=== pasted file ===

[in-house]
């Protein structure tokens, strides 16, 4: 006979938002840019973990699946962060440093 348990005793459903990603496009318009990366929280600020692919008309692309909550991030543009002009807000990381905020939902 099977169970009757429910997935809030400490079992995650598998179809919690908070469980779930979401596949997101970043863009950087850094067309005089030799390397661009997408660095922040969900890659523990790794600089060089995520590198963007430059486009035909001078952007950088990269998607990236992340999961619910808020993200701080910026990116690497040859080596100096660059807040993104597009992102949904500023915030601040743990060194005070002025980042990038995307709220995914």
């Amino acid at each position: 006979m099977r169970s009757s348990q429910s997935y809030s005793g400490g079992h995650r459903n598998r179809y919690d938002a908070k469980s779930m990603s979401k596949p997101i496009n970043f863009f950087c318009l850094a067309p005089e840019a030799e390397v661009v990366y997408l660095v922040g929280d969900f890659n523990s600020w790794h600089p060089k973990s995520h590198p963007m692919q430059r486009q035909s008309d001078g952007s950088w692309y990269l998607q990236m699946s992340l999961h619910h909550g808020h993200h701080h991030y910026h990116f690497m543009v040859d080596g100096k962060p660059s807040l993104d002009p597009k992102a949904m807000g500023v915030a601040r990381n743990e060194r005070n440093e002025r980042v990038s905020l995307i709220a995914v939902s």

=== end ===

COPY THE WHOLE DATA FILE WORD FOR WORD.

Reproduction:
[in-house]
């Protein structure tokens, strides 16, 4: 006979938002840019973990699946962060440093 348990005793459903990603496009318009990366929280600020692919008309692309909550991030543009002009807000990381905020939902 099977169970009757429910997935809030400490079992995650598998179809919690908070469980779930979401596949997101970043863009950087850094067309005089030799390397661009997408660095922040969900890659523990790794600089060089995520590198963007430059486009035909001078952007950088990269998607990236992340999961619910808020993200701080910026990116690497040859080596100096660059807040993104597009992102949904500023915030601040743990060194005070002025980042990038995307709220995914």
């Amino acid at each position: 006979m099977r169970s009757s348990q429910s997935y809030s005793g400490g079992h995650r459903n598998r179809y919690d938002a908070k469980s779930m990603s979401k596949p997101i496009n970043f863009f950087c318009l850094a067309p005089e840019a030799e390397v661009v990366y997408l660095v922040g929280d969900f890659n523990s600020w790794h600089p060089k973990s995520h590198p963007m692919q430059r486009q035909s008309d001078g952007s950088w692309y990269l998607q990236m699946s992340l999961h619910h909550g808020h993200h701080h991030y910026h990116f690497m543009v040859d080596g100096k962060p660059s807040l993104d002009p597009k992102a949904m807000g500023v915030a601040r990381n743990e060194r005070n440093e002025r980042v990038s905020l995307i709220a995914v939902s």